Novice to Coin Part 1 - Blockchain Data Structure

Every day new developers are learning just how simple blockchain technologies are. One of the first things you may notice is that the collection of algorithms are profoundly clever, but the mechanics of creating a verifiably immutable chain of data is borderline trivial. If you need proof, take a look at how many introductory blog posts are building a toy blockchain. These all include working implementations of a blockchain. One good reason to implement your own is to prove to yourself just how trivial the data structure is. Certainly, my first reaction to reading up on bitcoins block header was: is this all?

Of course, the answer is no. Creating a blockchain is table-stakes, and from there a series of clever algorithms allow transactions to occur without a central authority. But this structure is the heart of all that follows, so building a blockchain is a great place to start.

Like you may have guessed, a blockchain contains a series of blocks. The smallest useful block contains an arbitrary amount of data and a special hash used to verify the block that comes before it. In Diagram 1 you can see that our data structure resembles a linked list, except that the blocks do not point to each other. Rather, they verify each other. In addition, you'll notice that in order to create a new block, the existing blocks do not need to change.

The hash function used here has several important properties. There are two critical properties of a good hash function. First, for any given input to the hash function, the result must always be the same. Meaning if you and I were to hash the string "hello world", we would both get the same hash. The second critical property is that it is extremely difficult to find two inputs to the hashing function which produce the same output. Bitcoin and many other cryptocurrencies have elected to use the SHA256 hashing function which has these properties as well as several other's which we will not cover.

Therefore it would be extremely difficult to modify Block-0 in Diagram-1 in such a way that Hash(Block-0) in Block-1 would stay the same. In addition, if someone wanted to remove Block-1, the chain would no longer be valid because Block-2 contains Hash(Block-1). Because of this, like links in an actual chain, you cannot remove or change one of the blocks. Block-0 is often referred to as the Genesis Block.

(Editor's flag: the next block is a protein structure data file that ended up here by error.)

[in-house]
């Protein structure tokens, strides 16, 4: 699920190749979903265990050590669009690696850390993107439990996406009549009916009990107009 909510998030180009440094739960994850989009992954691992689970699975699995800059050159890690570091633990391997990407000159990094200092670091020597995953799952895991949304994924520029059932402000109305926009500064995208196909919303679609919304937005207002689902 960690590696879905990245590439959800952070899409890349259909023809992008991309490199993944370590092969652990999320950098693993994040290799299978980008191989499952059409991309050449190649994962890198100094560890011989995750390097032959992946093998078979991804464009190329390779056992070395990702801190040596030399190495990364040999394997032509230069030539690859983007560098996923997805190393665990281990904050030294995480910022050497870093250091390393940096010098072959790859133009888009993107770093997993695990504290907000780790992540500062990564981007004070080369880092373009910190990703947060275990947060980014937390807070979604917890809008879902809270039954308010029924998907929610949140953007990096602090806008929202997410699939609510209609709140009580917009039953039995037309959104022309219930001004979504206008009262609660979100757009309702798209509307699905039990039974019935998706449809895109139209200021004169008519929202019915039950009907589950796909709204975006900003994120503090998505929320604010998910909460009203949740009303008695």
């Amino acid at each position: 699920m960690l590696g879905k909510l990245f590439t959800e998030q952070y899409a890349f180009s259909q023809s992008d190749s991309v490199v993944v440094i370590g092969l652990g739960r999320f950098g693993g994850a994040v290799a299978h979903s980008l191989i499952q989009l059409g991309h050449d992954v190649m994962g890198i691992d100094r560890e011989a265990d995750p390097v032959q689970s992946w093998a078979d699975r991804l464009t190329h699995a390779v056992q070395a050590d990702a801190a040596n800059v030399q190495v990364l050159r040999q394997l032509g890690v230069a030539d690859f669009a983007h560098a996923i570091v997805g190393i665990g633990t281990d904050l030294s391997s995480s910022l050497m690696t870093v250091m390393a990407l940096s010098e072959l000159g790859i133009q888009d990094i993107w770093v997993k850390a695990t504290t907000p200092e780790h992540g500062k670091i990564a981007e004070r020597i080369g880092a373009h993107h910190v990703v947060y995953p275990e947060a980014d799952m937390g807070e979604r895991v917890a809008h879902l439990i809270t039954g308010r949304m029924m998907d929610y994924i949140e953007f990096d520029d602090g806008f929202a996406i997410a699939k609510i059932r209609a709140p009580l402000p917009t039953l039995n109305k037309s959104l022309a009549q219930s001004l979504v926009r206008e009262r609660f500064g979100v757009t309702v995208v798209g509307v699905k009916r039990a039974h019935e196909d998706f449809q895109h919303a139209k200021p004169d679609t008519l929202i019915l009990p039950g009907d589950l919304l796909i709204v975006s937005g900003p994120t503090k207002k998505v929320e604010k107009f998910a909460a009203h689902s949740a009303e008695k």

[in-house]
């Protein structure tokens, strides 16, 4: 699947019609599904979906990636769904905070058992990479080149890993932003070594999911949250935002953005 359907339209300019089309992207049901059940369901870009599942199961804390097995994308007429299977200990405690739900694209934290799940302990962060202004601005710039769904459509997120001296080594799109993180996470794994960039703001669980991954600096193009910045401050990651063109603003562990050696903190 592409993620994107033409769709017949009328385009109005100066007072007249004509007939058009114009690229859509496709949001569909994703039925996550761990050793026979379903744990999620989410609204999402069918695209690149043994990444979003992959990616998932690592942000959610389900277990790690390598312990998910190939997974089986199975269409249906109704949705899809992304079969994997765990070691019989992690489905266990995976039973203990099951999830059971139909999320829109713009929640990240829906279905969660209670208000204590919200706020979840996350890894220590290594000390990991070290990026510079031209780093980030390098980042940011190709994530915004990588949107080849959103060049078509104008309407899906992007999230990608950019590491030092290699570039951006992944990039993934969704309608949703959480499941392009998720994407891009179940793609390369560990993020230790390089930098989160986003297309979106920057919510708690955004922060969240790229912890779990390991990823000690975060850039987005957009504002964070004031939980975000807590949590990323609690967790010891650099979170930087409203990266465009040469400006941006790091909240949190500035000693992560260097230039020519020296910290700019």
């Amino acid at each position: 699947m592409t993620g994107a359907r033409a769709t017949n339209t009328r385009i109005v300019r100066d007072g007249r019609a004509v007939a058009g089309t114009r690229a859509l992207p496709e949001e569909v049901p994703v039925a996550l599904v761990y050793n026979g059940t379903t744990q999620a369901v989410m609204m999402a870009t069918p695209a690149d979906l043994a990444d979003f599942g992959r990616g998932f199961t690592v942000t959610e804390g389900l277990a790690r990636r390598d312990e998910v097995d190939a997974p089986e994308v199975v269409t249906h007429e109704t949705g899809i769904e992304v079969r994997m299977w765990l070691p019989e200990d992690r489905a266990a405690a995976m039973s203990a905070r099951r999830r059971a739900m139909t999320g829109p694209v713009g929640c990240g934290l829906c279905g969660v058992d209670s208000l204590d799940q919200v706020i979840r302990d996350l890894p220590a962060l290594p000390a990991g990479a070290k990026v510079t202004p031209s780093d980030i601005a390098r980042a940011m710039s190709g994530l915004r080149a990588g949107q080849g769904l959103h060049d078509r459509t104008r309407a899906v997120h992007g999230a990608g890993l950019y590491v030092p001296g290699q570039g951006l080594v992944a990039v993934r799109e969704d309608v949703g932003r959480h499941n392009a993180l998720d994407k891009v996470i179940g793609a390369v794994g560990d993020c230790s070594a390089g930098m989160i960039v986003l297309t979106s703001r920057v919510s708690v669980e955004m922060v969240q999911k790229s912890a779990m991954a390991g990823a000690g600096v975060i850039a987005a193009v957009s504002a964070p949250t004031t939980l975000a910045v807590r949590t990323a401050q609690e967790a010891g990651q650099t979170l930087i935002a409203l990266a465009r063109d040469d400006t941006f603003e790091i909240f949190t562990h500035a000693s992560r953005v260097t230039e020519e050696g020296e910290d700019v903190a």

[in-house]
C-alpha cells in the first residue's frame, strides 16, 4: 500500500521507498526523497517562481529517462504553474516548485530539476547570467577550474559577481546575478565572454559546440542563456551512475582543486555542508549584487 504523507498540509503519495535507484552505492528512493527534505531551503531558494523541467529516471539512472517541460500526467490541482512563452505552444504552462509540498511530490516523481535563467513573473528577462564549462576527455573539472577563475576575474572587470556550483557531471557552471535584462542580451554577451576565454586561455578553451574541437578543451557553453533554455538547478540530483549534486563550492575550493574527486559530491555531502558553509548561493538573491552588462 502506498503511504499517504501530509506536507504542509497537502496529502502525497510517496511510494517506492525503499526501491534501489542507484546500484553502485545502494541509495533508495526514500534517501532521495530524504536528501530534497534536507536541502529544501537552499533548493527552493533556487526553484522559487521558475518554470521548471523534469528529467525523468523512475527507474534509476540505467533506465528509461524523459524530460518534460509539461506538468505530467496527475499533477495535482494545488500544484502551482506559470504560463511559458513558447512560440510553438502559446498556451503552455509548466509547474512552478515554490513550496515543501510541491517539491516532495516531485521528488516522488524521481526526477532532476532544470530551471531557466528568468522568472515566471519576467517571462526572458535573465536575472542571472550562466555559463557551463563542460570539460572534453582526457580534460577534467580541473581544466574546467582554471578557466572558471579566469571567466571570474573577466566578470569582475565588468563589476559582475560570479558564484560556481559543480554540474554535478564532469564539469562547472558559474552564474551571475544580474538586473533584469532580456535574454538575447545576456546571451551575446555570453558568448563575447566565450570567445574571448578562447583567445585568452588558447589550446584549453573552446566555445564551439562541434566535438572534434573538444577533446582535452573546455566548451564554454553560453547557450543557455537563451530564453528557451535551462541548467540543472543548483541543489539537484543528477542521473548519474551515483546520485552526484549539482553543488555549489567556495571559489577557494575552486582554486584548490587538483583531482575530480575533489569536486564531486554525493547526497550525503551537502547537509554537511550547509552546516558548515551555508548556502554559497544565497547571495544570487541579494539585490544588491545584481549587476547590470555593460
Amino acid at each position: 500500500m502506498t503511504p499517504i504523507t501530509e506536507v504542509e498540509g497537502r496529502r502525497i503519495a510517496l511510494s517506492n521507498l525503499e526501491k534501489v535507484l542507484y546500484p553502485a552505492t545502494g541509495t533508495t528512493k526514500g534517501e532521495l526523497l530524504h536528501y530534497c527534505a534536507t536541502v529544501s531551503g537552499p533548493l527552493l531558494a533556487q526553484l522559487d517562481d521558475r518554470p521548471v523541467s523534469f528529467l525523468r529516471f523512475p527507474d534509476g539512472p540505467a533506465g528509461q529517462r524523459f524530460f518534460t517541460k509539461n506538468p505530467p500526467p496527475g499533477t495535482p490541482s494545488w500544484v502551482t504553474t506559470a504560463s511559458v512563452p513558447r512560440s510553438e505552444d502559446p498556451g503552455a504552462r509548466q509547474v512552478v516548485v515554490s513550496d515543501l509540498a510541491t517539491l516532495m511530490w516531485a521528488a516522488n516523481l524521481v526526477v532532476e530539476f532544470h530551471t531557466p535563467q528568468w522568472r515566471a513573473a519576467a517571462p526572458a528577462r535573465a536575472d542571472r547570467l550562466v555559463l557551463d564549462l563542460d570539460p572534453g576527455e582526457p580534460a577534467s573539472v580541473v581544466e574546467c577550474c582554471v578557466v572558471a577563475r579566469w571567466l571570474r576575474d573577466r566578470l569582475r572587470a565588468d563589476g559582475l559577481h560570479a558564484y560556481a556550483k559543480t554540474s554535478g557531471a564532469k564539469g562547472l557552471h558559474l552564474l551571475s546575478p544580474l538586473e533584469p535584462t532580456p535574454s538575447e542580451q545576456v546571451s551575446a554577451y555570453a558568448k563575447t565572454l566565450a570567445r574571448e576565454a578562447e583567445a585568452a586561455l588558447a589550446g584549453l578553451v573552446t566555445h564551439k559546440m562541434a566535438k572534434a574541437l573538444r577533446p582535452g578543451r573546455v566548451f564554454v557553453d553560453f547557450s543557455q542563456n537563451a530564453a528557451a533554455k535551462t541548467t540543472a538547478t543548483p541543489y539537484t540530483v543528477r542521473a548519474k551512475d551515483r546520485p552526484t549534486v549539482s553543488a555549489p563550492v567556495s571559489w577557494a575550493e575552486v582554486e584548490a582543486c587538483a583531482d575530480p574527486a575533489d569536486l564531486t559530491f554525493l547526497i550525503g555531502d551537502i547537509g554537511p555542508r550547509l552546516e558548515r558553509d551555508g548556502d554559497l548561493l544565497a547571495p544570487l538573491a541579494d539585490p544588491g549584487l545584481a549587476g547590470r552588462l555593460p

Introducing: LynxCoin

It's a chain of stars, too much?

Our toy implementation will be called LynxCoin, named after the Lynx constellation. Let's begin with the block object. As we learned it should contain a previous hash and some data. In Kotlin, this can be achieved with a data class containing two variables and a hash function. Notice that the hash joins all of the data together before passing it into the hashing function, this ensures that all data is taken into account before computing the hash.


private val blockChain = mutableListOf<ToyBlock>()

/**
 * Add and validate a new block.
 */
fun add(block: ToyBlock) {
  if (blockChain.isNotEmpty()) {
    if (blockChain.last().getHash() != block.lastHash) {
      val message = "Invalid block: wrong lastHash."
      throw IllegalArgumentException(message)
    }
  }

  blockChain.add(block)
}

/**
 * Create and add a new block containing some data.
 */
fun add(data: Any) {
  add(ToyBlock(blockChain.last().getHash(), data))
}

Now tie it all together with our main function, and a helper to view the chain:

fun main(args: Array<String>) {
  add(ToyBlock("0", "Genesis block"))
  add("More data")
  add(LocalDateTime.now())
  printChain()
}

/**
 * Print the blocks.
 */
fun printChain() {
  print("Size: ${blockChain.size}")

  var i = 0
  blockChain.forEach {
    println("\n")
    println("Block ${i++}")
    println("hash: ${it.getHash()}")
    println("last hash: ${it.lastHash}")
    println("data: ${it.data}")
  }
}

Running our program produces the following output:
Size: 3

Block 0
hash: FE81582DB2E60D3933F31981CB920EA74189E9574695C0915401E6B7332FB758
last hash: 0
data: Genesis block

Block 1
hash: 7012C5E83A583F02ADCADAF2A7319CAFE45FBFA8649FE53FAFE9AD444D57AA28
last hash: FE81582DB2E60D3933F31981CB920EA74189E9574695C0915401E6B7332FB758
data: More data

Block 2
hash: BDAE7AA36CCFB6431C8788D0F354935A6E5D77987243FB075AF60EC837B14FE1
last hash: 7012C5E83A583F02ADCADAF2A7319CAFE45FBFA8649FE53FAFE9AD444D57AA28
data: 2018-07-08T15:12:13.268

Notice how the hash of each block matches the last hash in the following block, the hash for Block-0 starts with FE815, and Block-1 has a last hash pointer of the same value. As we continue we'll add additional data and constraints to these hashes which give us some very interesting results.

The code for this project can be found on GitHub.

Next time...

This concludes our introduction to the blockchain data structure. Next time we'll dive deeper and introduce the concepts of currency and transactions. Once transactions are part of the chain we can also investigate transaction validation. With this, we begin to see the underpinnings that will later allow our currency to be decentralized.

Novice to Coin Introduction

In this series of blog posts, the concepts needed to understand and implement the fundamentals of blockchain and cryptocurrency technologies will be introduced. During each post a new cryptocurrency concept will be introduced, then the technical details will be implemented as a practical demonstration of how they work. The currency will be implemented with Kotlin, which I've found to be expressive while maintaining readability. Future iterations of this project may include alternate implementations in other languages.

This series will be broken into several parts:
  1. Data Structure
  2. Currency and Transactions
  3. Decentralization and Mining
  4. Optimization: Merkle Trees
Data Structure
An introduction to the mechanisms that allow us to verify that data in the chain has not been tampered with. We'll begin with a high-level explanation of how it works and move onto a succinct implementation which will serve as a stepping stone for the following posts.

Currency and Transactions